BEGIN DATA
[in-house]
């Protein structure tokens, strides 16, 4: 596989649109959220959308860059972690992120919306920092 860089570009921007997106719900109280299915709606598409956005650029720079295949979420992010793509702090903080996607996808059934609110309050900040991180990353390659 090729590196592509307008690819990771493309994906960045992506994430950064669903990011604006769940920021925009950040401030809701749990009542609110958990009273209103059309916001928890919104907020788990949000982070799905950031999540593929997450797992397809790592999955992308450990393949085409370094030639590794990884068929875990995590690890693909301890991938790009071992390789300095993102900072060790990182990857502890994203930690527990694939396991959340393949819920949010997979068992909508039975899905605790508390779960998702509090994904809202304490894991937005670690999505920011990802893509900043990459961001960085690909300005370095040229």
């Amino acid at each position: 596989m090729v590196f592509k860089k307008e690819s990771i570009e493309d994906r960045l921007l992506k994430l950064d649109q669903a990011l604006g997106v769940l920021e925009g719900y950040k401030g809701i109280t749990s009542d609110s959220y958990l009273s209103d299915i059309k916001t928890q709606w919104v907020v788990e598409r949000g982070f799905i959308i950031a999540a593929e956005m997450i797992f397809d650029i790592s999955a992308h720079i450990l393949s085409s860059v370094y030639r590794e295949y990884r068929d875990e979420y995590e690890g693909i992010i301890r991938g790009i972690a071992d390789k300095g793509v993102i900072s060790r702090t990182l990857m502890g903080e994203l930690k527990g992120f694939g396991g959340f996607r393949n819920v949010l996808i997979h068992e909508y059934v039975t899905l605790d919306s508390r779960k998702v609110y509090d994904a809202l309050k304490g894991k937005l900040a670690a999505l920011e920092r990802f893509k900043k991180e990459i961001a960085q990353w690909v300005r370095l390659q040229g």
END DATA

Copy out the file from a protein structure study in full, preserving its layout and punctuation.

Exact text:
[in-house]
């Protein structure tokens, strides 16, 4: 596989649109959220959308860059972690992120919306920092 860089570009921007997106719900109280299915709606598409956005650029720079295949979420992010793509702090903080996607996808059934609110309050900040991180990353390659 090729590196592509307008690819990771493309994906960045992506994430950064669903990011604006769940920021925009950040401030809701749990009542609110958990009273209103059309916001928890919104907020788990949000982070799905950031999540593929997450797992397809790592999955992308450990393949085409370094030639590794990884068929875990995590690890693909301890991938790009071992390789300095993102900072060790990182990857502890994203930690527990694939396991959340393949819920949010997979068992909508039975899905605790508390779960998702509090994904809202304490894991937005670690999505920011990802893509900043990459961001960085690909300005370095040229």
């Amino acid at each position: 596989m090729v590196f592509k860089k307008e690819s990771i570009e493309d994906r960045l921007l992506k994430l950064d649109q669903a990011l604006g997106v769940l920021e925009g719900y950040k401030g809701i109280t749990s009542d609110s959220y958990l009273s209103d299915i059309k916001t928890q709606w919104v907020v788990e598409r949000g982070f799905i959308i950031a999540a593929e956005m997450i797992f397809d650029i790592s999955a992308h720079i450990l393949s085409s860059v370094y030639r590794e295949y990884r068929d875990e979420y995590e690890g693909i992010i301890r991938g790009i972690a071992d390789k300095g793509v993102i900072s060790r702090t990182l990857m502890g903080e994203l930690k527990g992120f694939g396991g959340f996607r393949n819920v949010l996808i997979h068992e909508y059934v039975t899905l605790d919306s508390r779960k998702v609110y509090d994904a809202l309050k304490g894991k937005l900040a670690a999505l920011e920092r990802f893509k900043k991180e990459i961001a960085q990353w690909v300005r370095l390659q040229g």